Why Is It Important For College Students To Have Hobbies?
“No, I can’t go to that school club tonight. I have so much homework!”
“No, I can’t go running. I have to study and do a group project tonight!”
” I can’t go to that event. I’m exhausted from studying!”
Similar phrases, such as these, used to constantly leave my mouth.
As a college student, I once believed the lie I was too busy to do anything but school and work. I thought I did not have time for something like a hobby. Many college students feel this way.
This is a myth.
In Brigid Schulte’s book, Overwhelmed: Work, Love, and Play When No One Has the Time, she argues we have convinced ourselves we are too busy – but do not buy into it. We do have time for hobbies.
Over the past couple of months, Schulte’s words have rung true for me. I’ve learned the importance of being involved in activities outside of the classroom. And no, I am not talking about having a social life and going out on the weekends.
I have picked up a few new hobbies and revamped some old ones. For example, I played intramural basketball this semester after not playing for a few years. I enjoyed it and met some amazing people in the process. Some new ones I enjoy are knitting, taking care of plants, and graphic design.
A positive shift in my mental well-being happened from the beginning of the year to now. I am way happier and more productive.
It’s no secret college is demanding. College students have this part right, but outside activities are possible to do.
I encourage everybody to find a hobby they enjoy, especially college students and here’s why.
But First, Some Context: Mental Health
Mental health concern has become a significant issue for college students across the country. The transition into college and adulthood challenges students’ emotionally.
One in four students have a diagnosable illness
40% of students do not seek help
80% of students feel overwhelmed by their responsibilities
50% of students have become so anxious that they struggled in school
Some common mental health concerns among college students are anxiety, depression/suicide, eating disorders, sleep issues, ADHD, and bipolar disorder.
As shown in the data above, many students suffer from mental health, but many do not seek help. I have been guilty of doing this myself. No one wants to admit they need help and, more often than not, people see it as a personal failure.
The stigma associated with mental health and treatment is dangerous. Students should not embarrassed or ashamed to ask for help.
In addition to getting help and ending this stigma, picking up a hobby would be extremely beneficial.
Infographic by Anxiety and Depression Association of America.
The Power of Hobbies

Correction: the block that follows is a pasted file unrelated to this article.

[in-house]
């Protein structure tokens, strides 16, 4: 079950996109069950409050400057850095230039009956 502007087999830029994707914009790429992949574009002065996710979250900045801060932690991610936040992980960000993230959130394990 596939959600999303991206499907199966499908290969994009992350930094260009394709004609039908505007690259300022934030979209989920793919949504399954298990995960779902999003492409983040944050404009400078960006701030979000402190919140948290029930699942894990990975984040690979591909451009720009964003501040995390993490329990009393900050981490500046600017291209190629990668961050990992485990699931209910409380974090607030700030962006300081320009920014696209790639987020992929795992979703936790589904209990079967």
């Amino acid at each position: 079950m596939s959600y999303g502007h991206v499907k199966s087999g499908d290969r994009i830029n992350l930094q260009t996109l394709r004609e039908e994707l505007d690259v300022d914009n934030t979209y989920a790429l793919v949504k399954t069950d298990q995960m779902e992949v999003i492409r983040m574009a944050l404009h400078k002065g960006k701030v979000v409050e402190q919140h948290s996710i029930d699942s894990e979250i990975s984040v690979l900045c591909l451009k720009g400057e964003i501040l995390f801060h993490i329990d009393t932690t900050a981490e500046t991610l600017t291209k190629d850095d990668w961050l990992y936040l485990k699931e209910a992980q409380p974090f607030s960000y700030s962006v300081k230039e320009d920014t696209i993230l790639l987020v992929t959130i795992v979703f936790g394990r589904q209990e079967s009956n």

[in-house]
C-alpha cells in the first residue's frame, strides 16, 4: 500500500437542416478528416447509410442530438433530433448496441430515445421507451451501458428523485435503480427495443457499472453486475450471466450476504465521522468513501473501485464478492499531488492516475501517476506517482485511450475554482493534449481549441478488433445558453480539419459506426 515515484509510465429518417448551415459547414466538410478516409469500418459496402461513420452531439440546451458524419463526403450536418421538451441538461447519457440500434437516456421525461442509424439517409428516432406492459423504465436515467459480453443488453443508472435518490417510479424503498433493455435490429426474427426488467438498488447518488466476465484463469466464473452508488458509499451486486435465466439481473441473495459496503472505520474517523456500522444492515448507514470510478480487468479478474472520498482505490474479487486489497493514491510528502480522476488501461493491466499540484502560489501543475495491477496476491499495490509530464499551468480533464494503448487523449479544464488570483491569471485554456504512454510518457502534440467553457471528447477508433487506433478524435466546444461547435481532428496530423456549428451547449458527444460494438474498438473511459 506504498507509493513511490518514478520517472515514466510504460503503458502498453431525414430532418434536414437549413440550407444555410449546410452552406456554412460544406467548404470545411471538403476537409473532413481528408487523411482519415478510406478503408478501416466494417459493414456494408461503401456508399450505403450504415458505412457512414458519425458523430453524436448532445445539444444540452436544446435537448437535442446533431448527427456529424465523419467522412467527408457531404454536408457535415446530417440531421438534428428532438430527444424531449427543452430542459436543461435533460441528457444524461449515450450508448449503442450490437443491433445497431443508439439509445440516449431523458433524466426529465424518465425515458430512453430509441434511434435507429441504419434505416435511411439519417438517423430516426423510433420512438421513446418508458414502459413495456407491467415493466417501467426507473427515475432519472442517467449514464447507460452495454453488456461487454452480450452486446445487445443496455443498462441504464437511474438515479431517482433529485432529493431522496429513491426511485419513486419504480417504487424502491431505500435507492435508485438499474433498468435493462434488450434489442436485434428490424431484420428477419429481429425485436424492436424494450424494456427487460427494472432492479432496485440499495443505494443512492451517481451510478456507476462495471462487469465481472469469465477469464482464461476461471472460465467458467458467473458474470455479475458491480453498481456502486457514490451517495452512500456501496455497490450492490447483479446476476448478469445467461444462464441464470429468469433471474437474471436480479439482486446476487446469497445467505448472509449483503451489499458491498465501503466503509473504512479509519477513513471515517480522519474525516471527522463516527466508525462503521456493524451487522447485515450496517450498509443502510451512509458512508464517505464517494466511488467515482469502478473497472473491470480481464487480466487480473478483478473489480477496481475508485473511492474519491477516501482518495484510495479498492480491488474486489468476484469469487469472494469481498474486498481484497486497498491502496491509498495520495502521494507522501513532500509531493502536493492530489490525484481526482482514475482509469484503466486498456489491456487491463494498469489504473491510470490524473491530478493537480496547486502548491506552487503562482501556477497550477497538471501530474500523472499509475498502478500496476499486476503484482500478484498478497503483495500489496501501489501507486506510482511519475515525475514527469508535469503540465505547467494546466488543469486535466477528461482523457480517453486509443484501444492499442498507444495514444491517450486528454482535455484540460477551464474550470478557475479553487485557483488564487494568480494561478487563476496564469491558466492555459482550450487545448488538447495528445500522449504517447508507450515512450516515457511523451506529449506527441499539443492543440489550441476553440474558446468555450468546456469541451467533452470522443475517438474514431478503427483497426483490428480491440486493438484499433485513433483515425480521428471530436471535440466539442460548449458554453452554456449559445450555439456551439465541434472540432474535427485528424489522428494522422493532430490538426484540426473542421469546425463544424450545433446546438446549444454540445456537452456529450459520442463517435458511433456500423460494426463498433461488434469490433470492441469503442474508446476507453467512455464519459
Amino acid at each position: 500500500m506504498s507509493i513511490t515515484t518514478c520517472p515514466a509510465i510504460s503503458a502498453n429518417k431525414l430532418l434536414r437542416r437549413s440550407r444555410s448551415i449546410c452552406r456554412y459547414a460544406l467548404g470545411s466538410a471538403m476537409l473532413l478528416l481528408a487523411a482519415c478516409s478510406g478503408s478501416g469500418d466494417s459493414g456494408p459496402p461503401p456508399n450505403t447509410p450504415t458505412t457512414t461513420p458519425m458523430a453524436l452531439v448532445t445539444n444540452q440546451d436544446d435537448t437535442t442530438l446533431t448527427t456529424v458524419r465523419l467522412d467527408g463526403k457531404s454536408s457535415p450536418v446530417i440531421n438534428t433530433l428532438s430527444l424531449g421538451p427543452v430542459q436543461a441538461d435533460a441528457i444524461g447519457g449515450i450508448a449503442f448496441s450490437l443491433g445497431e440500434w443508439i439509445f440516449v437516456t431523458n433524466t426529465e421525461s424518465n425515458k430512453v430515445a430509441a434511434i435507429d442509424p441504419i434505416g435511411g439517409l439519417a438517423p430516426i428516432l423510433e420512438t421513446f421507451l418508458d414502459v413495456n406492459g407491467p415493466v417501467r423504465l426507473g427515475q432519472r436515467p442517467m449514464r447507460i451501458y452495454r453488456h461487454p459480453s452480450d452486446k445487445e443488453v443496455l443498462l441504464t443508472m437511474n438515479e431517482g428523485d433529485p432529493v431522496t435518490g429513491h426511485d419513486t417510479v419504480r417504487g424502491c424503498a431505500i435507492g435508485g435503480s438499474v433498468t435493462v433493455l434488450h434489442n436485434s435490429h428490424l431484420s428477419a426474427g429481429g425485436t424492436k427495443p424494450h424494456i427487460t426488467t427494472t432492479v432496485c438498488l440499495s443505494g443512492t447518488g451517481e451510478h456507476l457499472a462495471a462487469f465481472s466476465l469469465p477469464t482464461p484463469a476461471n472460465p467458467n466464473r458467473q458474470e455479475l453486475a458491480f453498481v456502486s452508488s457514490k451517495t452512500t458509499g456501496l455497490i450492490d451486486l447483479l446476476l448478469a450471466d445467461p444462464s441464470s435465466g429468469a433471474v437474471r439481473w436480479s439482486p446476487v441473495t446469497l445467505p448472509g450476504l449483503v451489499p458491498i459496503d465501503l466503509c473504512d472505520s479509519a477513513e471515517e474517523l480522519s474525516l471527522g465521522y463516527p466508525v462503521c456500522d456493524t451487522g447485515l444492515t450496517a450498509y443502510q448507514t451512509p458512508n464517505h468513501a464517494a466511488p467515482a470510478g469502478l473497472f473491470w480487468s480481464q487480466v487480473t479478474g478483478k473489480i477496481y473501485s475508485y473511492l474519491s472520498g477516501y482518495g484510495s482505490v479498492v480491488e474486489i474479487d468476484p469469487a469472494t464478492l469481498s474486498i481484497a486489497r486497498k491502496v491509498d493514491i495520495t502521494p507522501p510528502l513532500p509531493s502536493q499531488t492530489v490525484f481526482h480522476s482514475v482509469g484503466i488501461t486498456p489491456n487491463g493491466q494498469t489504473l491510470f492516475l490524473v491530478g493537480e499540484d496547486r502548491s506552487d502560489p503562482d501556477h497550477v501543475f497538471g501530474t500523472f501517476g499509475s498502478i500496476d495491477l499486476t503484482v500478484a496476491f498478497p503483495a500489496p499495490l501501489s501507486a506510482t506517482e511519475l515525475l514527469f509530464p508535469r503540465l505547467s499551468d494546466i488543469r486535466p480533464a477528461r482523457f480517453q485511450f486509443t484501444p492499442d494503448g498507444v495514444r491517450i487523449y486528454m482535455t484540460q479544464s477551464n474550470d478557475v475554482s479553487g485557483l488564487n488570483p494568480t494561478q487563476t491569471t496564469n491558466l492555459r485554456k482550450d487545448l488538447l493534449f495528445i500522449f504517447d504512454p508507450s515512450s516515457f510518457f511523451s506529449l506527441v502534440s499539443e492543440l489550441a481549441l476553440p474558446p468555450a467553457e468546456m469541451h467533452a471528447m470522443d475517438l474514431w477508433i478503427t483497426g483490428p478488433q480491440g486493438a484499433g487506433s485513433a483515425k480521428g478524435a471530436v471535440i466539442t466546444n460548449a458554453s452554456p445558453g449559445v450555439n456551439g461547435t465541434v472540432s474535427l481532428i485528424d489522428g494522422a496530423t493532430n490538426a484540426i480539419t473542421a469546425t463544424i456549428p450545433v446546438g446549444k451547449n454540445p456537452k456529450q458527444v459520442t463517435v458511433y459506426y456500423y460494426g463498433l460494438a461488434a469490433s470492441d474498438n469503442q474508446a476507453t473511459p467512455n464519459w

Of course, hobbies will not completely cure mental illness. But, research has shown people with hobbies have a lower risk for depression and dementia, in addition, to being generally healthier, according to the Washington Post.
They serve as a creative outlet and are something for you to look forward to. Here are some examples: juggling, blogging, video editing, crossword puzzles, sports, video games, baking, chess – the list goes on and on.
According to Psychology Today, some benefits are:
Better Time Management
Typically when someone has an unscheduled evening, people tend to procrastinate more and things become the last minute. A hobby may require you to rearrange your schedule a bit. With a more structured schedule, people tend to use their time more efficiently.
New Social Connections
Many hobbies can lead many to interact more with their communities. This can lead to new friendships and relationships.
Everyone gets stressed out. Some experience stresses more frequently than others. Regardless, hobbies allow you to escape and become involved in an enjoyable activity.
Other benefits include: improving self-awareness, satisfaction, saving money, and more, according to Best Medicine News.
No matter what you enjoy, or what your interests are, there is most likely a hobby out there for you. College students can pick any hobby that works best with their lifestyle.
Hear From A Student
Mikayla Goss is a junior at the University of North Carolina at Chapel Hill, studying media and journalism. This is her first semester on campus after transferring in from a community college. The transition was tough at first; This is her first time living on her own, away from her family, and the academics are more challenging. But, her love for taking photos helped her navigate through this new environment and cope with the stress. For more about Goss’s story, click on the video below.
Washington Post; Psychology Today; National Alliance on Mental Illness; Affordable College Online; Best Medicine News